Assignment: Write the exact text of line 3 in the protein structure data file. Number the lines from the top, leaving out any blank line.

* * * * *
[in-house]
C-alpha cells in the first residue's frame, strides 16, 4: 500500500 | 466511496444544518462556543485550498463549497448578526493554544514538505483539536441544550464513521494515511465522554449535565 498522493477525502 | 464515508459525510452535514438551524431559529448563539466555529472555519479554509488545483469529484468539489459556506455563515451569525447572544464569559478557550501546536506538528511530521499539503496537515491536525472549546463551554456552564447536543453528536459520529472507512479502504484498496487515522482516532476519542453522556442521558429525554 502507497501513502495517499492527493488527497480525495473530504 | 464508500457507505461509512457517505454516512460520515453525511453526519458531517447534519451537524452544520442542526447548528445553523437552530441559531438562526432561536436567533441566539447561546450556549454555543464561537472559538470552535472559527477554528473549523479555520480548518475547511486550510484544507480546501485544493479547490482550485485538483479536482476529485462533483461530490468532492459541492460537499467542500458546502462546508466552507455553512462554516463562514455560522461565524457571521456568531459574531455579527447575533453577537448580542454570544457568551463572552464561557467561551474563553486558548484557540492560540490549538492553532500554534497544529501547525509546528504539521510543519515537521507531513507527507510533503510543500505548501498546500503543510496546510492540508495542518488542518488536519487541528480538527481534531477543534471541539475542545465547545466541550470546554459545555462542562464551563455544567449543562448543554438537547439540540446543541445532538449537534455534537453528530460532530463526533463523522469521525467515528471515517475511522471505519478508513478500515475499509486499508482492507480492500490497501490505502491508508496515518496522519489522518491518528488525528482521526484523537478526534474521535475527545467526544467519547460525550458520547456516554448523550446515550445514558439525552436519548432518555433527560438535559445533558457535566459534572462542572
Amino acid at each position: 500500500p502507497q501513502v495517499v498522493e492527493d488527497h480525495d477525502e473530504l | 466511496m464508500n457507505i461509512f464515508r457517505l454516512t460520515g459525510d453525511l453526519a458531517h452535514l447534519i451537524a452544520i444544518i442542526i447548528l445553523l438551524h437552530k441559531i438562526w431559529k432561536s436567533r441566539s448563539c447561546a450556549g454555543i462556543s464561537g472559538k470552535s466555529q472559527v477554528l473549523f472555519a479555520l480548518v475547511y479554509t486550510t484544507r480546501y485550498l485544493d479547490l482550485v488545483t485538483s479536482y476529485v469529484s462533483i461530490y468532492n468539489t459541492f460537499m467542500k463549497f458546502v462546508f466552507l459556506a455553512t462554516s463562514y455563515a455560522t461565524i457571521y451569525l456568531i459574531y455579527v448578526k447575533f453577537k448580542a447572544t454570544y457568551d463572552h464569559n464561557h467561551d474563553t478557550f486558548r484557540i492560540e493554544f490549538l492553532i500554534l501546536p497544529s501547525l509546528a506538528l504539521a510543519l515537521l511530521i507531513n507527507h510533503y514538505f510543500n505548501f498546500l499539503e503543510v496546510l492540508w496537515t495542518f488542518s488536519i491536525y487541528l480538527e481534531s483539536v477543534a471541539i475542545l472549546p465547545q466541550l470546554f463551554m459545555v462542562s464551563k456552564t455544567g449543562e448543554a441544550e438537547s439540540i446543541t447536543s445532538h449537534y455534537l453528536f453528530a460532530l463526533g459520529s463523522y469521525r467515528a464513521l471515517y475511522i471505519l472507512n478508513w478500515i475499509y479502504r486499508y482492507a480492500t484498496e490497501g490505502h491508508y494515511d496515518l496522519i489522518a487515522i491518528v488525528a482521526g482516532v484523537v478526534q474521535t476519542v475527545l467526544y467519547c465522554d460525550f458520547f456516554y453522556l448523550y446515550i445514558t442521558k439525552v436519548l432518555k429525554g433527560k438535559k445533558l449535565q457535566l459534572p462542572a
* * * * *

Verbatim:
Amino acid at each position: 500500500p502507497q501513502v495517499v498522493e492527493d488527497h480525495d477525502e473530504l | 466511496m464508500n457507505i461509512f464515508r457517505l454516512t460520515g459525510d453525511l453526519a458531517h452535514l447534519i451537524a452544520i444544518i442542526i447548528l445553523l438551524h437552530k441559531i438562526w431559529k432561536s436567533r441566539s448563539c447561546a450556549g454555543i462556543s464561537g472559538k470552535s466555529q472559527v477554528l473549523f472555519a479555520l480548518v475547511y479554509t486550510t484544507r480546501y485550498l485544493d479547490l482550485v488545483t485538483s479536482y476529485v469529484s462533483i461530490y468532492n468539489t459541492f460537499m467542500k463549497f458546502v462546508f466552507l459556506a455553512t462554516s463562514y455563515a455560522t461565524i457571521y451569525l456568531i459574531y455579527v448578526k447575533f453577537k448580542a447572544t454570544y457568551d463572552h464569559n464561557h467561551d474563553t478557550f486558548r484557540i492560540e493554544f490549538l492553532i500554534l501546536p497544529s501547525l509546528a506538528l504539521a510543519l515537521l511530521i507531513n507527507h510533503y514538505f510543500n505548501f498546500l499539503e503543510v496546510l492540508w496537515t495542518f488542518s488536519i491536525y487541528l480538527e481534531s483539536v477543534a471541539i475542545l472549546p465547545q466541550l470546554f463551554m459545555v462542562s464551563k456552564t455544567g449543562e448543554a441544550e438537547s439540540i446543541t447536543s445532538h449537534y455534537l453528536f453528530a460532530l463526533g459520529s463523522y469521525r467515528a464513521l471515517y475511522i471505519l472507512n478508513w478500515i475499509y479502504r486499508y482492507a480492500t484498496e490497501g490505502h491508508y494515511d496515518l496522519i489522518a487515522i491518528v488525528a482521526g482516532v484523537v478526534q474521535t476519542v475527545l467526544y467519547c465522554d460525550f458520547f456516554y453522556l448523550y446515550i445514558t442521558k439525552v436519548l432518555k429525554g433527560k438535559k445533558l449535565q457535566l459534572p462542572a